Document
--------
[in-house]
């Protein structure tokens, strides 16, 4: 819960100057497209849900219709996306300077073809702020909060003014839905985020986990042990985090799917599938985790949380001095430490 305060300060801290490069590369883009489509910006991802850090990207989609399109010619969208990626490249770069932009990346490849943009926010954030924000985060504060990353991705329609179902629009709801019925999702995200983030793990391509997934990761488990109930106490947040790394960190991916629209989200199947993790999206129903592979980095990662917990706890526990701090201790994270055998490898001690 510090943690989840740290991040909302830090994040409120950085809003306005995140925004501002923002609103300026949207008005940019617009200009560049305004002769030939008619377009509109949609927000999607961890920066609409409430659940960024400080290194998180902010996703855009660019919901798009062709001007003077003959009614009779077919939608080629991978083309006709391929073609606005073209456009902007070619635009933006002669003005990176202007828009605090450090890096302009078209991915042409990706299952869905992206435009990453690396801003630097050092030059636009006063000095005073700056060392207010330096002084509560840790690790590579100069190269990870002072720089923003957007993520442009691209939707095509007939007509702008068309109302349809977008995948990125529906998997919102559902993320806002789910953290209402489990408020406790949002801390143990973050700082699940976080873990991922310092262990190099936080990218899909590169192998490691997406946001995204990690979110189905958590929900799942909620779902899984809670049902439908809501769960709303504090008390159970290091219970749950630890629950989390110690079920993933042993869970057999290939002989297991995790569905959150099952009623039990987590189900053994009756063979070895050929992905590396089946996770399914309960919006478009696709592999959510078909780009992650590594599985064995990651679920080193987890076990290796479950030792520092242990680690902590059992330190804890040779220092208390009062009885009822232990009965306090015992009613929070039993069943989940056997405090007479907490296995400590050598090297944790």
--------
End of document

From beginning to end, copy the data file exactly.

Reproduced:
[in-house]
């Protein structure tokens, strides 16, 4: 819960100057497209849900219709996306300077073809702020909060003014839905985020986990042990985090799917599938985790949380001095430490 305060300060801290490069590369883009489509910006991802850090990207989609399109010619969208990626490249770069932009990346490849943009926010954030924000985060504060990353991705329609179902629009709801019925999702995200983030793990391509997934990761488990109930106490947040790394960190991916629209989200199947993790999206129903592979980095990662917990706890526990701090201790994270055998490898001690 510090943690989840740290991040909302830090994040409120950085809003306005995140925004501002923002609103300026949207008005940019617009200009560049305004002769030939008619377009509109949609927000999607961890920066609409409430659940960024400080290194998180902010996703855009660019919901798009062709001007003077003959009614009779077919939608080629991978083309006709391929073609606005073209456009902007070619635009933006002669003005990176202007828009605090450090890096302009078209991915042409990706299952869905992206435009990453690396801003630097050092030059636009006063000095005073700056060392207010330096002084509560840790690790590579100069190269990870002072720089923003957007993520442009691209939707095509007939007509702008068309109302349809977008995948990125529906998997919102559902993320806002789910953290209402489990408020406790949002801390143990973050700082699940976080873990991922310092262990190099936080990218899909590169192998490691997406946001995204990690979110189905958590929900799942909620779902899984809670049902439908809501769960709303504090008390159970290091219970749950630890629950989390110690079920993933042993869970057999290939002989297991995790569905959150099952009623039990987590189900053994009756063979070895050929992905590396089946996770399914309960919006478009696709592999959510078909780009992650590594599985064995990651679920080193987890076990290796479950030792520092242990680690902590059992330190804890040779220092208390009062009885009822232990009965306090015992009613929070039993069943989940056997405090007479907490296995400590050598090297944790």